Saturday, June 11, 2011

The Quarry Tragedy

The word “tragedy” is greatly misused in the modern vernacular. It has come to mean any unfortunate event, whereas it originally applied to a tragic hero who, through his own hubris, meets a terrible fate. The story of the Quarry brothers is one f the best modern examples I know of to illustrate the original meaning.

If an athlete has the fortune to be the eleventh most talented player in the NBA, the result is a multi-millionaire likely to whine about not being a started in the NBA all-star game. If you are the eleventh best heavyweight in the world, you are likely to end up brain-damaged and dead ahead of your time. If Jerry Quarry had been black, he’d be remembered as a very good fighter not quite of championship caliber. Consider his record. In the mid-sixties he was the only fighter in the history of the Golden Gloves tournament to knock out every one of his opponents. He fought former two-time champion Floyd Patterson twice, with one win by decision and one draw. He fought his way to the finals of a WBA championship tournament only to lose a split decision to Jimmy Ellis. He knocked out Mack Foster when Foster was rated a number one contender, he knocked out Ernie Shaver in one round (the same Ernie Shavers who once decked Larry Holmes), he lost a narrow decision to Muhammad Ali, and once, giving away 20 lbs, gave Ron Lyle a one-sided boxing lesson for a 12-round decision (the same Ron Lyle who fought Ali even for ten rounds and who once decked George Foreman twice). Once, English heavyweight Jack Brodell called Quarry a bum before their bout in London. That match lasted 58 seconds, including both an 8-count and a full ten-count. George Foreman says today that Jerry Quarry was the only fighter he made a point of avoiding.

Ironically enough, if Quarry had been twenty lbs lighter, or if boxing had a junior heavyweight division of under 205 lbs, Jerry Quarry would have been a world champion. Instead, since his best fighting weight was between 196 and 200 pounds, he was always up against bigger, heavier opponents with longer reach than he had. He lost two fights to Muhammad Ali, two to Joe Frasier, and one to Ken Norton in a fifth-round TKO (Quarry was, perhaps, foolish to take that fight on short notice).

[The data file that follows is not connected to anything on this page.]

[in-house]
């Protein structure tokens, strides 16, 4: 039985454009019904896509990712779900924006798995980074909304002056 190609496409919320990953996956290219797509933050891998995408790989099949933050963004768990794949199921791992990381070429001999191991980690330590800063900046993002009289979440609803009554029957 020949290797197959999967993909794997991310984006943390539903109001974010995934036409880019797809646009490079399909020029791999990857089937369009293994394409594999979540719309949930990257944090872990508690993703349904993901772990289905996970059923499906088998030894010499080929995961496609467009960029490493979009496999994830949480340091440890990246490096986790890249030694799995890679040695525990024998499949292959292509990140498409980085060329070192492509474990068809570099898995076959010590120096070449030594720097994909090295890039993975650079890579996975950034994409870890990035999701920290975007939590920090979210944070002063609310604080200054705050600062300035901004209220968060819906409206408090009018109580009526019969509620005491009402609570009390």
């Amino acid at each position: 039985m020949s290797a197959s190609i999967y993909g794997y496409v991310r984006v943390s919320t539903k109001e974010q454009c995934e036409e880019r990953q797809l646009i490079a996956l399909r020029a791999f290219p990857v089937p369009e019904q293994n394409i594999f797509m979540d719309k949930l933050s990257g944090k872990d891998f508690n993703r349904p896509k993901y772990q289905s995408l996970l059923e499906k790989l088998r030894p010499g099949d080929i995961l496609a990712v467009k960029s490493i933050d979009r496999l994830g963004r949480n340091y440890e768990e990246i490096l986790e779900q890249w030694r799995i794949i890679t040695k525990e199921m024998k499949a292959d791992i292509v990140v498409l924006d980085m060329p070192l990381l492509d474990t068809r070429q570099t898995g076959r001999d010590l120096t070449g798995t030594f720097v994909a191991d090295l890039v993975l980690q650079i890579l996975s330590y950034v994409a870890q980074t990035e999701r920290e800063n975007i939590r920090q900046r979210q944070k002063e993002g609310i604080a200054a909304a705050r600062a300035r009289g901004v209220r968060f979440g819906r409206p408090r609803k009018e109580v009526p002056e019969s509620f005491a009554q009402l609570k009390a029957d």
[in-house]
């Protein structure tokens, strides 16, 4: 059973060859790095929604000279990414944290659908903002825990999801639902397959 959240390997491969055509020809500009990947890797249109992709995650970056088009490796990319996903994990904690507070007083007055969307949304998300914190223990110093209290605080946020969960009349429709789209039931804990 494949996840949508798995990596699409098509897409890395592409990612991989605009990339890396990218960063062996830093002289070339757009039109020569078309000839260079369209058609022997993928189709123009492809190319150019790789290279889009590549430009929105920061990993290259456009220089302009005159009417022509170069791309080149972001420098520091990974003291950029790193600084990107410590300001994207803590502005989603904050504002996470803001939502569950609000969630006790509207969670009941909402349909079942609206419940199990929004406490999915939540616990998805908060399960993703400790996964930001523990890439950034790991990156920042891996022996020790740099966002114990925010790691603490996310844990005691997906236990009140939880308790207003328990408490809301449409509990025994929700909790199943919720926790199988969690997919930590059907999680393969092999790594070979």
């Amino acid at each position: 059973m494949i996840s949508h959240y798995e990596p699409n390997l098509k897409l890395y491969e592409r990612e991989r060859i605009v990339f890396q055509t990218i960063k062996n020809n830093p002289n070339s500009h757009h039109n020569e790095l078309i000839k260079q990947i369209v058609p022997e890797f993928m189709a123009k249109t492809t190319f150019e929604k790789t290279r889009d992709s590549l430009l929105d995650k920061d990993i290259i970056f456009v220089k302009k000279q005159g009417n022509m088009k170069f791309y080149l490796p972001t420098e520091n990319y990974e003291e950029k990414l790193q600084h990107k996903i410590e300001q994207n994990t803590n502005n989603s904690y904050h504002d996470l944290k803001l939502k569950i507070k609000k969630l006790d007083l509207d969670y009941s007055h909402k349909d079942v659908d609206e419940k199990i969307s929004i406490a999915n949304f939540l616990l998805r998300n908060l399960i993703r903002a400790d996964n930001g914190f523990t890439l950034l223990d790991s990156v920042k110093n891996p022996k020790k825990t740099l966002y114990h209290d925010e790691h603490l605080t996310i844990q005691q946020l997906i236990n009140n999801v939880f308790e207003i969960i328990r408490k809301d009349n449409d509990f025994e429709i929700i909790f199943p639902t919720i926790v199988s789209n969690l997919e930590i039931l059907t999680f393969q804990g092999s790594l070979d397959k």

Because of his repeated losses in big bouts, Jerry Quarry became a punchline to many. Richard Pryor even made a joke about how Quarry “love getting beat up by n******s”. Quarry stayed in the game far too long, and he paid for it with his health, mentally and physically.

But it wasn’t just Jerry who was ruined by boxing. Jerry’s younger brother Mike was a talented light heavyweight who, after winning 38 straight fights against opposition of questionable quality, managed to get a shot at light heavyweight champion Bob Foster. 4th round, he suffered a frighteningly severe knockout. If he’d had another way to make a living, or good sense, he would have found another way to make a living. Instead, he traded on the Quarry name, and it gave him too many paydays to walk away from.

Jerry and Mike’s younger brother Bobby was a talented athlete who figured he could parlay his name into easy boxing money, although he lacked his older brothers’ skill and work ethic. The fact that he was blind in one eye didn’t help his career much either. Bobby managed to come up with a good, albeit ironic nickname: when a sportswriter asked him if he wanted to be known by any particular moniker, he replied, “Yeah. I wanna be known as Booby “The Rocket Scientist” Quarry.” Any real rocker scientist would know if you’re going to make a living as a fighter, it’s an excellent idea to plan an early retirement. Whoever said boxing is the red light district of sports was dead-on.

The end result of this is that all three Quarry brothers wound up punch-drunk, which sounds like someone who had too much fun at the office Christmas party until you call it by its Latin name of dementia pugilistica. For the last ten years of their lives, Jerry and Mike needed full-time care, rendered incapable of even tying their own shoes. One of the saddest aspects of the whole story is that Jerry and Mike frequently sparred one another, and those sparring sessions usually degenerated into brawls, with Mike coming out worse for the wear. In one of his last moments of lucidity, Harry apologized to Mike for hitting him so hard. He had to live with the knowledge that he was rapidly losing his mind and because of him, his brother would have to suffer the same fate.